Antiphospholipid Syndrome - Cause

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What causes and risk factors of antiphospholipid syndrome?

The cause of antiphospholipid syndrome is not completely known. Antiphospholipid antibodies reduce the levels of annexin V, a protein that binds phospholipids and has potent clot-blocking (anticoagulant) activity. The reduction of annexin V levels is thought to be a possible mechanism underlying the increased tendency of blood to clot and the propensity to pregnancy loss characteristic of the antiphospholipid syndrome. Certain genes may be risk factors for the development of antiphospholipid syndrome.

Antiphospholipid antibodies, such as anticardiolipin, have also been associated with decreased levels of prostacyclin, a chemical that prevents the clumping together of normal blood clotting elements called platelets.

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Comment from: alice, 55-64 Female (Patient) Published: April 14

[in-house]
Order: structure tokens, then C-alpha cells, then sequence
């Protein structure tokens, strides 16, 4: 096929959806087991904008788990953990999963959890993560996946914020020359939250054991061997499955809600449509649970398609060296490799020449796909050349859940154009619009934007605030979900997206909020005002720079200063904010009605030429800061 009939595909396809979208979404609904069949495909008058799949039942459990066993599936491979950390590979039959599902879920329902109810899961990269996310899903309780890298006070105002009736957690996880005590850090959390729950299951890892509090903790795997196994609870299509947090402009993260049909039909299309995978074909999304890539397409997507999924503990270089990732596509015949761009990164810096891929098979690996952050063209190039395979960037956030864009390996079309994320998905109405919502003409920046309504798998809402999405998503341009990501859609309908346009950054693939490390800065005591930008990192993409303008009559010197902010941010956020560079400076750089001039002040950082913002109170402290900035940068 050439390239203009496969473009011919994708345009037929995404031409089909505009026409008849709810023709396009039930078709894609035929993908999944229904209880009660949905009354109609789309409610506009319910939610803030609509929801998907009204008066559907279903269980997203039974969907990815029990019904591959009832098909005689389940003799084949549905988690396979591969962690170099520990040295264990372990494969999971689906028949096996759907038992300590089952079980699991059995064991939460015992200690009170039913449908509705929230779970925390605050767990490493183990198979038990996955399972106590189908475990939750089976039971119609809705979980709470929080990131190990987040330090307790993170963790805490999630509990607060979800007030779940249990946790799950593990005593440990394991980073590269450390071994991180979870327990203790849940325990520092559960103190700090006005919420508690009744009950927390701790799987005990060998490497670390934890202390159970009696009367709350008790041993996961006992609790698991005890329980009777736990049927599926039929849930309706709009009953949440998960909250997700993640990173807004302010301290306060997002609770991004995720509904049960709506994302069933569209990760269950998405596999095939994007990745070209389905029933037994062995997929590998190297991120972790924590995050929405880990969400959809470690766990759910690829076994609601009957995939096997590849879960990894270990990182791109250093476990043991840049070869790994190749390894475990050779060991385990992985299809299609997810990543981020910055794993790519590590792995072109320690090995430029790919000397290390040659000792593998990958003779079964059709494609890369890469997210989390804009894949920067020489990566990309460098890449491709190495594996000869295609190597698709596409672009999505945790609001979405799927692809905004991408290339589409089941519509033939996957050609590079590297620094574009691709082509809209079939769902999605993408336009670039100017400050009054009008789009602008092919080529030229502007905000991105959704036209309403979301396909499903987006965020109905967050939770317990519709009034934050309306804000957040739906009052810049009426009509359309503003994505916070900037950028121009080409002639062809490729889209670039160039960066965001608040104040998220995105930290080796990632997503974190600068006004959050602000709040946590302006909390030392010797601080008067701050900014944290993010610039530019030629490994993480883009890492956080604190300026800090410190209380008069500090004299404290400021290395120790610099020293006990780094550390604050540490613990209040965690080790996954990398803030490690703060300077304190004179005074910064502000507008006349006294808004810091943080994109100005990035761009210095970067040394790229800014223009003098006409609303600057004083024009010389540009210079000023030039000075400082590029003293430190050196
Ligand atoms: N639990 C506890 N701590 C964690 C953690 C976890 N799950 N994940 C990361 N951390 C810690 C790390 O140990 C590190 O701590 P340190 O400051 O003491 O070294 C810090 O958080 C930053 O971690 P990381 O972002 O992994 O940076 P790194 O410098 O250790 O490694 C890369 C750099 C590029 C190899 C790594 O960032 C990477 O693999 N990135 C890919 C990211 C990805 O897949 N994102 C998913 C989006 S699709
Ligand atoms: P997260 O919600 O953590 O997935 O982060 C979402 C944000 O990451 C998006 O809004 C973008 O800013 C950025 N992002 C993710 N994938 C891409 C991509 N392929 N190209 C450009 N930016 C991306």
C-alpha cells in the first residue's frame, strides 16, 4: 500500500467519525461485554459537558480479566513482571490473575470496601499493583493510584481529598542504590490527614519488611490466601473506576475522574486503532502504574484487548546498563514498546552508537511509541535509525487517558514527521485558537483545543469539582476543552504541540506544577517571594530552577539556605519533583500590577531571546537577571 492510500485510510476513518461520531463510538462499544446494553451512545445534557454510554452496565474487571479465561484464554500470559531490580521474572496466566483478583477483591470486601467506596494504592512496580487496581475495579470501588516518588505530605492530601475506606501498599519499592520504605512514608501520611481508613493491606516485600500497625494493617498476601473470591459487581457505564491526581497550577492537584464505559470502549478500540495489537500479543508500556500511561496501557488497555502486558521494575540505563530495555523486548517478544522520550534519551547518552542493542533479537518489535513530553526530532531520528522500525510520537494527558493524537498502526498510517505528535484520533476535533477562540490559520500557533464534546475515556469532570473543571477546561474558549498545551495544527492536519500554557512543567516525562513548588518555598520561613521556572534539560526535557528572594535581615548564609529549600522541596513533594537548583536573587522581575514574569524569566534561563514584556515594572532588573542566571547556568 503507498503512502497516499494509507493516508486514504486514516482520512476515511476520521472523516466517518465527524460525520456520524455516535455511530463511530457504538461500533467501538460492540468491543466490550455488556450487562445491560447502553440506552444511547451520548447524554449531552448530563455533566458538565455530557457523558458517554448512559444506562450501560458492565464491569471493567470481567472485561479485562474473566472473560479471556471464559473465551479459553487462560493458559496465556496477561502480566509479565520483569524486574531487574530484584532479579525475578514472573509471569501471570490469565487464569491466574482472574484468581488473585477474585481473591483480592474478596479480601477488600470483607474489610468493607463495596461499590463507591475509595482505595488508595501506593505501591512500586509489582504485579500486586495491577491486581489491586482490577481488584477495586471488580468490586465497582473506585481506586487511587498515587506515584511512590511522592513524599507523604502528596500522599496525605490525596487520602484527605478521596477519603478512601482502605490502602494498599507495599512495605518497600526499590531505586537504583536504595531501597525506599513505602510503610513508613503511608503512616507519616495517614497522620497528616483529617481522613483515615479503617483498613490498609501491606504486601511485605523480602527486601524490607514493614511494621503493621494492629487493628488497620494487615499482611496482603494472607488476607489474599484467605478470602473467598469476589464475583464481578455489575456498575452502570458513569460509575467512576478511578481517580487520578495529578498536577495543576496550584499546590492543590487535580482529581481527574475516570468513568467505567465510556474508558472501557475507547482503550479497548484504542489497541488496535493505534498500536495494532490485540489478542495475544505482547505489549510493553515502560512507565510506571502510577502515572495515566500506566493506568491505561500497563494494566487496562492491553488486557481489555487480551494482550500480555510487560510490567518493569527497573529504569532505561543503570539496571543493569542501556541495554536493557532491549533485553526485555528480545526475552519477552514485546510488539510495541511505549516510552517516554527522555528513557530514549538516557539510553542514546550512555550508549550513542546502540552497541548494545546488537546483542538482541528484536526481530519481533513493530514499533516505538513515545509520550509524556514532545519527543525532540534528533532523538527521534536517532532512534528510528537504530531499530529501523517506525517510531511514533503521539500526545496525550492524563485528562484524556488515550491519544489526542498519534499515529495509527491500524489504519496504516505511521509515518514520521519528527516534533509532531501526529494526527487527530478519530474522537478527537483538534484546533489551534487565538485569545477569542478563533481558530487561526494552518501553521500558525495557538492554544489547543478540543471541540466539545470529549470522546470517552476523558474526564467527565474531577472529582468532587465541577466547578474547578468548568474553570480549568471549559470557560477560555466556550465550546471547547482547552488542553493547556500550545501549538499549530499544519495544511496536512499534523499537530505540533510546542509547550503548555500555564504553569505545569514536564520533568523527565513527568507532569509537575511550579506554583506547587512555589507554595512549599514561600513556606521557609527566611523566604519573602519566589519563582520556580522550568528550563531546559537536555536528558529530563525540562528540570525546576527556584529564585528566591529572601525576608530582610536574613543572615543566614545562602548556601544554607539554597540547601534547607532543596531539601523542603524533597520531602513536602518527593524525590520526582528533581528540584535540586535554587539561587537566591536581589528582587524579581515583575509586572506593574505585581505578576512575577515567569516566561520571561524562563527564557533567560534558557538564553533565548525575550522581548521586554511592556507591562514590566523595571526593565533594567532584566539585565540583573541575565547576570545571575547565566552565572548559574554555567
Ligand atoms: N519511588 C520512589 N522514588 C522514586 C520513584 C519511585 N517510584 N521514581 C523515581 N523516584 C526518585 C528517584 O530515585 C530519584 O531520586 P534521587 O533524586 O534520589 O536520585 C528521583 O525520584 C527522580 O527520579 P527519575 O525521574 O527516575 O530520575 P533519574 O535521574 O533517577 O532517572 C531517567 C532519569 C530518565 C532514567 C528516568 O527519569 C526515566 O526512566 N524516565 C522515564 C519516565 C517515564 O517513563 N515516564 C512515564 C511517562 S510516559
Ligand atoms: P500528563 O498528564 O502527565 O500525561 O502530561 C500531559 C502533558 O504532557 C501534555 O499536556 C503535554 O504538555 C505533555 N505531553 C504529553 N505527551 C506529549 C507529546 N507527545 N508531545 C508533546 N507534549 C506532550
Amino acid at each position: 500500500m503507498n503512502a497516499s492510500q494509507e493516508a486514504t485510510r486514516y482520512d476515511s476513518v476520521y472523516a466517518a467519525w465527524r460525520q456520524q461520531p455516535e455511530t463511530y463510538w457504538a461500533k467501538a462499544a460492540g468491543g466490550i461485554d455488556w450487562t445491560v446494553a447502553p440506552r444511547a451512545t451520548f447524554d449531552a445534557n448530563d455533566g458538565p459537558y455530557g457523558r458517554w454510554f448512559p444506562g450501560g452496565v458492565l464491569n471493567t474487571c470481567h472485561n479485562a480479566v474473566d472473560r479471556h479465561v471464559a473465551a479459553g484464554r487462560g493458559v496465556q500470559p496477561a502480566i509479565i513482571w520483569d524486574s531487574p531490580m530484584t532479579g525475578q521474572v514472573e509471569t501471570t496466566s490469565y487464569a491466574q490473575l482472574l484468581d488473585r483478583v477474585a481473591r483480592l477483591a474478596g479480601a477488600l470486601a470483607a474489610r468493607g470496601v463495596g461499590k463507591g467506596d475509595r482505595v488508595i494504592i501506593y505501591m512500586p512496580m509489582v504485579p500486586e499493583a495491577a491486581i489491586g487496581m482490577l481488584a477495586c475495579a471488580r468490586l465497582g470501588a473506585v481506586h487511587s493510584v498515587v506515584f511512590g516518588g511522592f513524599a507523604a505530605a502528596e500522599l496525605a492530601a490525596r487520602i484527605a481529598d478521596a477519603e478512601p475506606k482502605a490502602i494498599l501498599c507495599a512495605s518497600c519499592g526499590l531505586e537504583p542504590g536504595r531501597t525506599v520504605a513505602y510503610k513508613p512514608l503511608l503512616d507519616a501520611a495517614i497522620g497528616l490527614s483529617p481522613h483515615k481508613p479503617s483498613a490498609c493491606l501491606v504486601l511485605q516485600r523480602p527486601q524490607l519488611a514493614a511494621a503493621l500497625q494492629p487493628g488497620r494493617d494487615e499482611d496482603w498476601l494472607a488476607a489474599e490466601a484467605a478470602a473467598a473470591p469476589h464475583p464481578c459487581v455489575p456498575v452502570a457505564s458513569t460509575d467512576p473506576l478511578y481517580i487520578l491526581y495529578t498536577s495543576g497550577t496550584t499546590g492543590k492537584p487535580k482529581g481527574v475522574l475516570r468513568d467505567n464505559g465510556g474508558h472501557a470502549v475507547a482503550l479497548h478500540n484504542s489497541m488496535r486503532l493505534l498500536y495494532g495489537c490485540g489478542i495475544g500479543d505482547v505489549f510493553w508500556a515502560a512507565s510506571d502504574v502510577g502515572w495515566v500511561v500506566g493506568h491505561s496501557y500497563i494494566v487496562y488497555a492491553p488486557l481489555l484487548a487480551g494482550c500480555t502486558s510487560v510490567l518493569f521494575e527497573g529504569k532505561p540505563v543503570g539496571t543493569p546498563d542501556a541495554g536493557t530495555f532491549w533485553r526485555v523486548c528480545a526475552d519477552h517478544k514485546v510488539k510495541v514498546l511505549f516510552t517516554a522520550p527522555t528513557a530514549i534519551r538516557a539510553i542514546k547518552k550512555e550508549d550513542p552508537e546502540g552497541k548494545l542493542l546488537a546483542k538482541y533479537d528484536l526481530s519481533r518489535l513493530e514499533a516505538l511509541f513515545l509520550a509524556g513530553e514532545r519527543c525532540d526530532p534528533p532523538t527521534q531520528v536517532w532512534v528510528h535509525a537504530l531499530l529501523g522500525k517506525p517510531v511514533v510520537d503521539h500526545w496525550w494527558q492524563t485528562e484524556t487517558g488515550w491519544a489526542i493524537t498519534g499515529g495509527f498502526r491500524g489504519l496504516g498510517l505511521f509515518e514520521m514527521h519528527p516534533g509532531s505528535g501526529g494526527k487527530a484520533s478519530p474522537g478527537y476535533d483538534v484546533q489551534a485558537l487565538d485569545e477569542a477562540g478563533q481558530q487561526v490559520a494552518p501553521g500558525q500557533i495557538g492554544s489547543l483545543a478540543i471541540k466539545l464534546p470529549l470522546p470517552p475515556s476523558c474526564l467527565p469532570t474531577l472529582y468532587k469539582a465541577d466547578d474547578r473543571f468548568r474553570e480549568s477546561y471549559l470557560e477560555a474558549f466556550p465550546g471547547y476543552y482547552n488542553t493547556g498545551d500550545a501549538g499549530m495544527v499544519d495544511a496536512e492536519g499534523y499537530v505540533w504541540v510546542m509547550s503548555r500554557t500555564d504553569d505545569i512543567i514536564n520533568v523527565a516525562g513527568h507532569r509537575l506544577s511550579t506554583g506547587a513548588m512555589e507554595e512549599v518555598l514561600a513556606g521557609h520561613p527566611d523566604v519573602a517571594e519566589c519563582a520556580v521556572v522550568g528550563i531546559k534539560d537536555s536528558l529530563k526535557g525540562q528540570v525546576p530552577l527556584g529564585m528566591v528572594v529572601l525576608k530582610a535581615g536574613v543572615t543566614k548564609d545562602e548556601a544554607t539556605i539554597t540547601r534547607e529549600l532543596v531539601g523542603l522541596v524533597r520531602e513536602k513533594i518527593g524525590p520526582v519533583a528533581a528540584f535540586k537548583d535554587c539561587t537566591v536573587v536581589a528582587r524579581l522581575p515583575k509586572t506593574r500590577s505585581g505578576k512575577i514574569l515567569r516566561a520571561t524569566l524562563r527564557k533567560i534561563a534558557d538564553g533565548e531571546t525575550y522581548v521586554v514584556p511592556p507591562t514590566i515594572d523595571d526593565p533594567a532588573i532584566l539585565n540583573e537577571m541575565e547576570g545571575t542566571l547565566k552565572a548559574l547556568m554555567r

I was diagnosed with lupus 25 years ago after I suffered a stroke and at the time I was pregnant. After 4 stillbirths all at 7 months gestation 1 live baby was born at 8 months gestation. My last pregnancy I was hospitalized at 2 months gestation and at 7 months sure enough trouble started (blood clots filling the umbilical cord). Thanks to Doppler studies they did at the hospital, decided to perform a Caesarian section at 28 weeks, and with great relief I now have 2 live children. I have also been diagnosed with antiphospholipid syndrome. I have been taking warfarin for 25 years and for life, whilst pregnant I was on daily heparin injections.

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Comment from: mozelle, 75 or over Female (Patient) Published: July 14

At age 63 I had DVT (deep vein thrombosis) in popliteal vein after fracture and in cast for 6 weeks. Doctor attributed it to immobility. Fourteen years later I developed plantar fasciitis, and orthopedist also made me see a vascular doctor. I was diagnosed with 3 DVTs at the same time in 3 gastrocnemius veins. I was treated with Lovenox and Coumadin and then diagnosed by hematologist after extensive blood tests with Factor V Leiden, and antiphospholipid syndrome (APS)/Hughes syndrome. I have a history of 40 years of migraine headaches, had miscarriage, minor heart valve problem, and a variety of other things that I think are related to this syndrome. Amazing that I was diagnosed so late in life, and that I survived what my hematologist described as 'I have been getting blood clots my whole life'. I am now on warfarin for life and under care of hematologist who specializes in APS.

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